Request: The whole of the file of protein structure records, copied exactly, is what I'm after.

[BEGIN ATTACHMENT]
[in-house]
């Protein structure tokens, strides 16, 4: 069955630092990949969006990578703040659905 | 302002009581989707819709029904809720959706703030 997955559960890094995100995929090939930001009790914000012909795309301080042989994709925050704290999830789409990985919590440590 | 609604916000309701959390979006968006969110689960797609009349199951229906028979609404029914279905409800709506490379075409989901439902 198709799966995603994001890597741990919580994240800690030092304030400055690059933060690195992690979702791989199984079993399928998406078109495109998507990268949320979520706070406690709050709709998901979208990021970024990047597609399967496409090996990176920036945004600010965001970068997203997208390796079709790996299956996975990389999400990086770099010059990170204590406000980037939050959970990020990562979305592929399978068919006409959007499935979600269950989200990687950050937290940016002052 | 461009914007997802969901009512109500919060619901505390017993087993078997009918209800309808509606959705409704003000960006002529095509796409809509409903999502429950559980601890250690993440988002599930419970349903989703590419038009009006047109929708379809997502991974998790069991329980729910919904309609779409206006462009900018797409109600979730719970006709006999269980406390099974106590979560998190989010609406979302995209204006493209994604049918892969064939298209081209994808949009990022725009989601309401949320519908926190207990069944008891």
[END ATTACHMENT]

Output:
[in-house]
């Protein structure tokens, strides 16, 4: 069955630092990949969006990578703040659905 | 302002009581989707819709029904809720959706703030 997955559960890094995100995929090939930001009790914000012909795309301080042989994709925050704290999830789409990985919590440590 | 609604916000309701959390979006968006969110689960797609009349199951229906028979609404029914279905409800709506490379075409989901439902 198709799966995603994001890597741990919580994240800690030092304030400055690059933060690195992690979702791989199984079993399928998406078109495109998507990268949320979520706070406690709050709709998901979208990021970024990047597609399967496409090996990176920036945004600010965001970068997203997208390796079709790996299956996975990389999400990086770099010059990170204590406000980037939050959970990020990562979305592929399978068919006409959007499935979600269950989200990687950050937290940016002052 | 461009914007997802969901009512109500919060619901505390017993087993078997009918209800309808509606959705409704003000960006002529095509796409809509409903999502429950559980601890250690993440988002599930419970349903989703590419038009009006047109929708379809997502991974998790069991329980729910919904309609779409206006462009900018797409109600979730719970006709006999269980406390099974106590979560998190989010609406979302995209204006493209994604049918892969064939298209081209994808949009990022725009989601309401949320519908926190207990069944008891």